Meanwhile, China’s unemployment soared to new highs of 6.7 percent throughout the country’s 31 largest cities in April 2022, with the national rate not far behind at 6.1 percent. That represents a rise of 0.3 percentage points from March. Jobless rates for young people aged between 16 and 24 reached a concerning 18.2 percent.

Tellingly, the downturns have also led to slowdowns in terms of business and household demand for borrowing. According to the People’s Bank of China, total social financing halved in April in comparison to the same month last year, with 910.2 billion renminbi ($134.07 billion) issued.

The Chinese government’s swift action in cutting mortgage rates for first-time homeowners is likely to help remedy this – should the country successfully avoid any further flare-ups of COVID-19 cases in the coming weeks and months. Considering that real estate and property-related industries account for around 25 percent of China’s GDP, the strength of the property market is a key indicator of the nation’s overall economic health.

Despite the challenges that faced China’s markets in April, equities in both China and Hong Kong rebounded well, as the decline of COVID-19 cases led to new optimism for investors who have been eager to buy up stocks at a discounted price.

As a result, the CSI 300 Index, a consumer staples index, is edging up from its nadir, reached on April 26 – it was up 5.4 percent from that low point as of May 18, although still nearly 23 percent below its May 2021 value.

Stocks also took on better sentiment in Hong Kong, as a cluster of Chinese tech firms made healthy gains following a challenging series of weeks.

This turnaround in market conditions has been driven largely by indications that China’s second major wave of COVID-19 infections is beginning to ease. Infection rates appear to be falling toward pre-April 2022 levels below 10,000 cases.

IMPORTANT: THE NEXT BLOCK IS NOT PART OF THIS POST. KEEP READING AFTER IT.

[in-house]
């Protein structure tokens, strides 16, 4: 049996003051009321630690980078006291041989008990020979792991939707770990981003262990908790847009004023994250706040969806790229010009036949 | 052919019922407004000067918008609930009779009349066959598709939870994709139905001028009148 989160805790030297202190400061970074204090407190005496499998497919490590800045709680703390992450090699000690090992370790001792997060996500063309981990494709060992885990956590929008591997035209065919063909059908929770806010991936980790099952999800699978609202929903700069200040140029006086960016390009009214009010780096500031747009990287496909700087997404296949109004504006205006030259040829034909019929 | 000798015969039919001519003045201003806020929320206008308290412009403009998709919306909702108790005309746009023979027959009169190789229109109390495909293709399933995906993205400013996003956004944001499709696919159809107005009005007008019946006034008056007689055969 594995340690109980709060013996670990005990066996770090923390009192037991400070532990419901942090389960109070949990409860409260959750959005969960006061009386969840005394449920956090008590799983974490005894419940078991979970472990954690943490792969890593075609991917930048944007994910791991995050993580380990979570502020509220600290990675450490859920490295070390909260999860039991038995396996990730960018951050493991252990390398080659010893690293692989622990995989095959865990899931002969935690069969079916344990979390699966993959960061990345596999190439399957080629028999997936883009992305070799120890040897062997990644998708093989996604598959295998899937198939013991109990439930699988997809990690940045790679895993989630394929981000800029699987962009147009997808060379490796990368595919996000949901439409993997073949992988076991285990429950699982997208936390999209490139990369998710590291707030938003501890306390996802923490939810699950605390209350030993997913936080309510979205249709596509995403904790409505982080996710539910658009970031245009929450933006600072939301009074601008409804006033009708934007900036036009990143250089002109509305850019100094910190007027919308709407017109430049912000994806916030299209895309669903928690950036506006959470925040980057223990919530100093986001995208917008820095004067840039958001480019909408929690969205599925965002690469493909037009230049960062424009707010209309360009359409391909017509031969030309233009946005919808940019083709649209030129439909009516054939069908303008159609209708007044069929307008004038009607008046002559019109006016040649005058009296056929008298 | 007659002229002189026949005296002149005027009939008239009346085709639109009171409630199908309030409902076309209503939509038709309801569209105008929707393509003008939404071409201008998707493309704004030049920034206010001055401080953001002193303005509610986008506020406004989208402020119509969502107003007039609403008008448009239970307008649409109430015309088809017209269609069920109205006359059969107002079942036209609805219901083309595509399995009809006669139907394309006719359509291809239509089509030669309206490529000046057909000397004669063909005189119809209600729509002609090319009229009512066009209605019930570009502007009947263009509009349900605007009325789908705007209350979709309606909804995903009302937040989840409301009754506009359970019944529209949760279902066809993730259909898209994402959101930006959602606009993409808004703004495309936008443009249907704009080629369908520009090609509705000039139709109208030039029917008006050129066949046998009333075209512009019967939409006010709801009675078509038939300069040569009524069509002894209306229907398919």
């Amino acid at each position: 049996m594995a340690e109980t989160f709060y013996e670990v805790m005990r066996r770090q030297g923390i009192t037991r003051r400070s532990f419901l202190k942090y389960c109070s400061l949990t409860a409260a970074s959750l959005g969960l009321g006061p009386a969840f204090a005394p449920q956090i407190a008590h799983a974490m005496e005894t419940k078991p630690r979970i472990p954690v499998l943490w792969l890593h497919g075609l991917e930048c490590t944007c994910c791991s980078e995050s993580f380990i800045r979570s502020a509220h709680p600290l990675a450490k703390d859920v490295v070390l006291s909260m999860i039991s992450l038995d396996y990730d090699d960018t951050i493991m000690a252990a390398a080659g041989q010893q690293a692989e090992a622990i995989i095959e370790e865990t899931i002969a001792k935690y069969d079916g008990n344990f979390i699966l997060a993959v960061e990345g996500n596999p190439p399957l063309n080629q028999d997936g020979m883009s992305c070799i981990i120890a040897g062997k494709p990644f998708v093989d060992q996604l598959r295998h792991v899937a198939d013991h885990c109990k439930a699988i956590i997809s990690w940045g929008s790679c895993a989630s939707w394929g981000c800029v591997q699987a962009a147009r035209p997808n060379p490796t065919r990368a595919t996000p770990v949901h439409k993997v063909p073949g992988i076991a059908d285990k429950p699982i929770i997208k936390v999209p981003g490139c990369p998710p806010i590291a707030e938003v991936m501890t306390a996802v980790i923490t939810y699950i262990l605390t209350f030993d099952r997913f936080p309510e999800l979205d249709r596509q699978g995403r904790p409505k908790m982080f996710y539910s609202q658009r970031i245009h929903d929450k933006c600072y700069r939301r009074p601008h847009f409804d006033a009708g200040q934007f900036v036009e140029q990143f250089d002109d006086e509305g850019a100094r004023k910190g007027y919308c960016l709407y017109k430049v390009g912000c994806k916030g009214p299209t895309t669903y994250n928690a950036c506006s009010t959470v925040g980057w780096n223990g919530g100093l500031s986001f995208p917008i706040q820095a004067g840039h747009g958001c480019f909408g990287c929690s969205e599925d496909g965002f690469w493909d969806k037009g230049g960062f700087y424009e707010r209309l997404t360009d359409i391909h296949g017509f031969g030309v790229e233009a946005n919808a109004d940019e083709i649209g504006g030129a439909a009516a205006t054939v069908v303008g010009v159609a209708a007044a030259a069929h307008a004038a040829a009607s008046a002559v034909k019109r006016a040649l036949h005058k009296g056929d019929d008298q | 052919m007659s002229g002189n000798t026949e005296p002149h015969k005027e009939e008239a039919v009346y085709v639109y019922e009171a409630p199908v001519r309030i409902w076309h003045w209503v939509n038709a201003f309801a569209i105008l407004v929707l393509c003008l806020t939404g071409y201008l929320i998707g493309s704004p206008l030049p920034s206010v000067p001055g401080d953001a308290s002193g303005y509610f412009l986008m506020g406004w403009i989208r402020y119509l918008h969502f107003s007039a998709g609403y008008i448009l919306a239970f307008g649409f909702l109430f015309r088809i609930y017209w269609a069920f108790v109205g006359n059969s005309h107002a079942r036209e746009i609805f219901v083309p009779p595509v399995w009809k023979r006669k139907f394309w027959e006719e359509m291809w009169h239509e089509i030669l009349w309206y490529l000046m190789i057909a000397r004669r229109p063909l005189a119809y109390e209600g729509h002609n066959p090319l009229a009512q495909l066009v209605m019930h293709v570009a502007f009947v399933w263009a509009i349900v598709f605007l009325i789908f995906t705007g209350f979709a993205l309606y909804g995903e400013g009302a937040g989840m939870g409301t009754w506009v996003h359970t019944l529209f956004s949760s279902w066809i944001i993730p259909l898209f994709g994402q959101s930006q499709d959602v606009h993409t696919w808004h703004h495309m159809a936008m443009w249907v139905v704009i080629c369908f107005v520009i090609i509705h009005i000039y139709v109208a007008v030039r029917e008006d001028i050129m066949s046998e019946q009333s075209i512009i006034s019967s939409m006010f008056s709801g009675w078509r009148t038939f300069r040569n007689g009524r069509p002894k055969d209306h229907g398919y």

“A drop in Covid cases in Shanghai and increased expectations of policy impetus to buoy growth in the second half are factors working together at this stage. Longer-term funds could be buying the dip, while short-term money could also be getting more active to trade a technical bounce,” said Du Kejun, partner at Beijing Gelei Asset Management Center Limited Partnership.

Although China appears to have turned a corner in its fight against rising COVID-19 cases, the events of April are a cautionary tale for countries that are currently ill-prepared for future waves of the pandemic. The severe disruption caused by COVID-19, albeit through weaker strains of the virus, can still significantly impact economies around the world.

Despite this, newfound optimism is slowly creeping back into the markets as the SSE Composite Index remains marginally higher than its pre-COVID levels despite the widespread upheaval. While there are still issues with employment rates and the ever-present risk of the virus, China may be in for a more positive second half to 2022 should markets stay clear of any further complications.